Build an Arduino Scoreboard using Outdoor P10 LED Matrix Display and Update Scores Remotely using Smartphone

An electronic scoreboard is one of the most important gadgets anybody can have during any sports tournament. Old manual scoreboard using conventional methods are very time consuming and Error-prone, hence a computerized scoreboard becomes necessary where the display unit needs to be changed in real-time. This is why in this project, we will be building a Bluetooth controlled wireless scoreboard in which we can change the score on the board just by using an android application. The brain of this project is an Arduino Nano, and for the display part, we will be using a P10 LED matrix to show the score remotely in real-time. 

The P10 LED Display Matrix

A P10 LED Matrix Display is the best way available to make a LED advertisement board for outdoor or indoor use. This panel has a total of 512 high brightness LEDs mounted on a plastic housing designed for best display results. It also comes with an IP65 rating for waterproofing making it perfect for outdoor use. With this, you can make a big LED signboard by combining any number of such panels in any row and column structure.

Build an Arduino Scoreboard using Outdoor P10 LED Matrix Display and Update Scores Remotely using Smartphone

Our module has a size of 32*16, which means that there are 32 LEDs in each row and 16 LEDs in each column. So, there is a total of 512 LEDs present in each led signboard. Other than that, it has an IP65 rating for waterproofing, it can be powered by a single 5V power source, it has a very wide viewing angle, and the brightness can go up to 4500 nits. So, you will be able to see it clearly in brought daylight. Previously we have also used this P10 Display with Arduino to build a simple LED Board. 

Pin Description of P10 LED Matrix:

This LED display board uses a 10-pin mail header for input and output connection, in this section, we have described all the necessary pins of this module. Also, you can see there is an external 5V connector in the middle of the module which is used to connect the external power to the board.

Pin Description of P10 LED Matrix
  • Enable: This pin is used to control the brightness of the LED panel, by giving a PWM pulse to it.
  • A, B: These are called multiplex select pins. They take digital input to select any multiplex rows.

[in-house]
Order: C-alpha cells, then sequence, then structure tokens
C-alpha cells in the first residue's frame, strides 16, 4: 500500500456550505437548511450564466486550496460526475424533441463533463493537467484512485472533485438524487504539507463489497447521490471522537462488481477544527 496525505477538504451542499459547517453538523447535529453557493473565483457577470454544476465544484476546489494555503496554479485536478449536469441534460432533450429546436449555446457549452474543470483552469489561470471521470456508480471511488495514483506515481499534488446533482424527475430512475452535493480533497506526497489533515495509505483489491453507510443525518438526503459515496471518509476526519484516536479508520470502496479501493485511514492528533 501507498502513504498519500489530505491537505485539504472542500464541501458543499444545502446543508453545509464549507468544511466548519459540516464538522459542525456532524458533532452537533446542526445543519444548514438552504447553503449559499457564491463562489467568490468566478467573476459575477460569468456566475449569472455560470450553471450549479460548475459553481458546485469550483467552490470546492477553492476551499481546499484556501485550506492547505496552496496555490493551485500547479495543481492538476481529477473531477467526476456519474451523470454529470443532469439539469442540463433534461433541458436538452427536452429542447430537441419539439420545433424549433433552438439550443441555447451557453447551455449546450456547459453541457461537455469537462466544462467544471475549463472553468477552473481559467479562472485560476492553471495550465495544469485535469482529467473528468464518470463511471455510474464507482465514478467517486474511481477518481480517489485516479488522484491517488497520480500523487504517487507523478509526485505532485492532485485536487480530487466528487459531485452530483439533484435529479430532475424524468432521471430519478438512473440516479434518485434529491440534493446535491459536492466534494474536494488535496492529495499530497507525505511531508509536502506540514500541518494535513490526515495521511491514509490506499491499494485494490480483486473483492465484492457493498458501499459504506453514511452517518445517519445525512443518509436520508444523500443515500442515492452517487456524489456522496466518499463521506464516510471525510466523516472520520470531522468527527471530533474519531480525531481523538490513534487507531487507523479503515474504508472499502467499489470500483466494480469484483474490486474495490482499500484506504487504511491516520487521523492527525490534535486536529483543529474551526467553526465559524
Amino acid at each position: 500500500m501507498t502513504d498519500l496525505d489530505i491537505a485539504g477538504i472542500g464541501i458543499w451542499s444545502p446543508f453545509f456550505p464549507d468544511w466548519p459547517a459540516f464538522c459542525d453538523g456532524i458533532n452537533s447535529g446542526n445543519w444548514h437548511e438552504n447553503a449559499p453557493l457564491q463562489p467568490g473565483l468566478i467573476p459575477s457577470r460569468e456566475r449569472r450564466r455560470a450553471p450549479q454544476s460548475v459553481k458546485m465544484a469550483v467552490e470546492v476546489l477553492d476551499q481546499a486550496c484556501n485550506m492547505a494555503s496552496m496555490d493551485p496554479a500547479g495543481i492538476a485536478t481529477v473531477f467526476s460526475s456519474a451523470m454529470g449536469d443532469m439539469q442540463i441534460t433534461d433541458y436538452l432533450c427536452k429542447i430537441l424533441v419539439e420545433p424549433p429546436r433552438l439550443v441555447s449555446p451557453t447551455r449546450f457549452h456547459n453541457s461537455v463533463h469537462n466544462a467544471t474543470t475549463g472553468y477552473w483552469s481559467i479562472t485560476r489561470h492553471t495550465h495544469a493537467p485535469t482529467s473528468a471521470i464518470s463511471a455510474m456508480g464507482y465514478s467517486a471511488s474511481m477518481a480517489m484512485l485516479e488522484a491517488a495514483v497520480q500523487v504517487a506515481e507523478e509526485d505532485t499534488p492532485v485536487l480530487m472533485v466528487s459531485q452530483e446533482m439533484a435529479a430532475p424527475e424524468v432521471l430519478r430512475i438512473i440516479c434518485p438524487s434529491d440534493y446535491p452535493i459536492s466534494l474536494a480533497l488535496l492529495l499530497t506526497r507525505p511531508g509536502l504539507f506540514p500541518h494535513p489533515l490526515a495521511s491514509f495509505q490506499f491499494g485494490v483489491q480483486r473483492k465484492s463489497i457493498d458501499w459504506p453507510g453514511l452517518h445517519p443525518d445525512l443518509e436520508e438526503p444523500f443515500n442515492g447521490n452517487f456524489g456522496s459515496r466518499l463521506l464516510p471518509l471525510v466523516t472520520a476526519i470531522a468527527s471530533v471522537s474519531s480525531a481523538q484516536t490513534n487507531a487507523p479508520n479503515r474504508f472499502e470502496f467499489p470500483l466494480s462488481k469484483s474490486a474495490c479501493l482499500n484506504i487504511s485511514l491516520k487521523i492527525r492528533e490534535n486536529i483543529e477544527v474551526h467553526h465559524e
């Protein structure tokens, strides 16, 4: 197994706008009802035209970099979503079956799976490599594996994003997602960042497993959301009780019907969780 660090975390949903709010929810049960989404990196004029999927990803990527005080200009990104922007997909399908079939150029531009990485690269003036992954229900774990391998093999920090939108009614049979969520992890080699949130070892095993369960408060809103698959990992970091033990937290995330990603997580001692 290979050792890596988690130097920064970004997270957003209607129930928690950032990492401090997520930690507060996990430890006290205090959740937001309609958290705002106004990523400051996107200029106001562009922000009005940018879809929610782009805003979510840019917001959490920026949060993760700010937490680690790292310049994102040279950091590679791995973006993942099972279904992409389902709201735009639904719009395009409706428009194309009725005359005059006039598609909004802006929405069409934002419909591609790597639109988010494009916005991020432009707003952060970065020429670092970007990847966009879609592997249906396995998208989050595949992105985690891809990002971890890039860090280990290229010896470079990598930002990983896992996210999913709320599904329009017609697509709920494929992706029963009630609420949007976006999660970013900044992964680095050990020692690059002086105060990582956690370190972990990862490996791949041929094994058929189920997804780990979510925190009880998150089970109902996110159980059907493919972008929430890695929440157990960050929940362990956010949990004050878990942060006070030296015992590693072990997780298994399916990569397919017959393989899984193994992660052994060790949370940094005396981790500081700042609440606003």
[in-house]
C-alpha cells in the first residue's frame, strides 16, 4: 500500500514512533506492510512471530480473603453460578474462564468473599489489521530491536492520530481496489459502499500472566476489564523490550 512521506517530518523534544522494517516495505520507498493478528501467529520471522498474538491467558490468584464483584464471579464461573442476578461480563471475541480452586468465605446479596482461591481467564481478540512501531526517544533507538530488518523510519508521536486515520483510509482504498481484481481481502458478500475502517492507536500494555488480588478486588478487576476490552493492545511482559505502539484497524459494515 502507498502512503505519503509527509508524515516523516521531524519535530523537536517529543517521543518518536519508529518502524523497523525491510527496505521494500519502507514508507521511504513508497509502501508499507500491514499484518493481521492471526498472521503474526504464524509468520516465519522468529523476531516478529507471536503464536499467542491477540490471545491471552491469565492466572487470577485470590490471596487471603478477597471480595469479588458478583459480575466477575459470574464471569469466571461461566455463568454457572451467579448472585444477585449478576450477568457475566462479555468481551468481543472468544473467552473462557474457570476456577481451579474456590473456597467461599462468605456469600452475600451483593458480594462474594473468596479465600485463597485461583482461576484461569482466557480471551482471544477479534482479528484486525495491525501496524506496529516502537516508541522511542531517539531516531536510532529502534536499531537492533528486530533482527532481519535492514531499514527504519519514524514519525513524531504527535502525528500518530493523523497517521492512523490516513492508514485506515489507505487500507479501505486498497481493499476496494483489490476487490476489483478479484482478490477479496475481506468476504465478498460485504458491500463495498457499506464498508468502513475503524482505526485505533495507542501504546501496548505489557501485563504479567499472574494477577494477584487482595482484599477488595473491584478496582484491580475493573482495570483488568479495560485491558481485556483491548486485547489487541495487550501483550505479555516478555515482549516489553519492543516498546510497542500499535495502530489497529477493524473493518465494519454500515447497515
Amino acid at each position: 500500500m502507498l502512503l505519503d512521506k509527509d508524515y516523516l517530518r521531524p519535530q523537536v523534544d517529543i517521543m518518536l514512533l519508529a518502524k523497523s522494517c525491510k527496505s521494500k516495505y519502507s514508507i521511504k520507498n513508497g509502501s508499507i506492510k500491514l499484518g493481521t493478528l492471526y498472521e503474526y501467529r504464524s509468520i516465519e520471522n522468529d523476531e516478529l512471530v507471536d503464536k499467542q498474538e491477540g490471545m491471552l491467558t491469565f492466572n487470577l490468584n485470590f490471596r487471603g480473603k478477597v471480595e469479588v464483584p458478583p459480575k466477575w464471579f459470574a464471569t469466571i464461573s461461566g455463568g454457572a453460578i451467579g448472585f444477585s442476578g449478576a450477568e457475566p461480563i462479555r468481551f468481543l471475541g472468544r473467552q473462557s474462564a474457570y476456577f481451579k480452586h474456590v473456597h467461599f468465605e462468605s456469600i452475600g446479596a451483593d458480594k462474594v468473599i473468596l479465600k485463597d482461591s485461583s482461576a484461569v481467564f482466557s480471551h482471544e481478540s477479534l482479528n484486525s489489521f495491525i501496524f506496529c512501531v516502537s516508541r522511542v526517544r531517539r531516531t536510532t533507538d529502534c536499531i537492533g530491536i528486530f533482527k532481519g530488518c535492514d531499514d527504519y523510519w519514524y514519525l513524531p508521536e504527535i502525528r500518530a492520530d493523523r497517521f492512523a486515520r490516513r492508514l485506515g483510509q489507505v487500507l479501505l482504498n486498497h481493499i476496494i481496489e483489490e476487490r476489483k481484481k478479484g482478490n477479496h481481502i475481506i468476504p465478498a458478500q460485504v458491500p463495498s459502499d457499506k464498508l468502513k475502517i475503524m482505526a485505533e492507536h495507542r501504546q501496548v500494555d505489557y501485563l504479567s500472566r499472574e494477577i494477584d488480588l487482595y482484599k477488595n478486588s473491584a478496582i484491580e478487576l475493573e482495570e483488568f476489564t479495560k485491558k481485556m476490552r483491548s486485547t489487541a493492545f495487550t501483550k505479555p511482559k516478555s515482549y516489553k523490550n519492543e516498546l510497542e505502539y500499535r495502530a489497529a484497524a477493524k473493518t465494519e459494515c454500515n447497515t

• Shift clock (CLK), Store clock (SCLK), and Data: These are the normal shift register control pins. Here a shift register 74HC595 is used.

Interfacing P10 LED Display Module to Arduino:

Connecting the P10 matrix display module to Arduino is a very simple process, in our circuit, we configured pin 9 of the Arduino as Enable pin, Pin 6 as Pin A, Pin 7 as pin B, Pin 13 is the CLK, Pin 8 is the SCLK, Pin 11 is the DATA, and finally Pin GND is the GND pin for the module and Arduino, a complete table below explain the pin configuration clearly.

Note: Connect the power terminal of the P10 module to an external 5V power source, because 512 LEDs will consume a lot of power. It is recommended to connect a 5V, 3 Amp DC power supply to a single unit of P10 LED module. If you are planning to connect more numbers module, then increase your SMPS capacity accordingly.

Components Required for Arduino Scoreboard

As this is a very simple project, the components requirements are very generic, a list of required components are shown below, you should be able to find all of the listed material in your local hobby store.

  • Arduino Nano
  • P10 LED matrix display
  • Breadboard
  • 5V, 3 AMP SMPS
  • HC-05 Bluetooth Module
  • Connecting Wires

Circuit Diagram for Arduino Scoreboard

The Schematic for the Arduino LED Scoreboard is shown below as this project is very simple, I have used the popular software fritzing to develop the schematic.

The working of the circuit is very simple, we have an Android application and a Bluetooth module, to successfully communicate with the Bluetooth module, you have to pair the HC-05 module with the android application. Once we are connected, we can send the string that we want to display, once the string is sent, Arduino will process the string and convert it to a signal that the internal 74HC595 shift resistor can understand, after the data is sent to the shift resistor, its ready to display.

Arduino Scoreboard Code Explanation

After the successful completion of the hardware setup, now it’s time for the programming of Arduino Nano. The stepwise description of the code is given below. Also, you can get the complete Arduino Scoreboard code at the bottom of this Tutorial.

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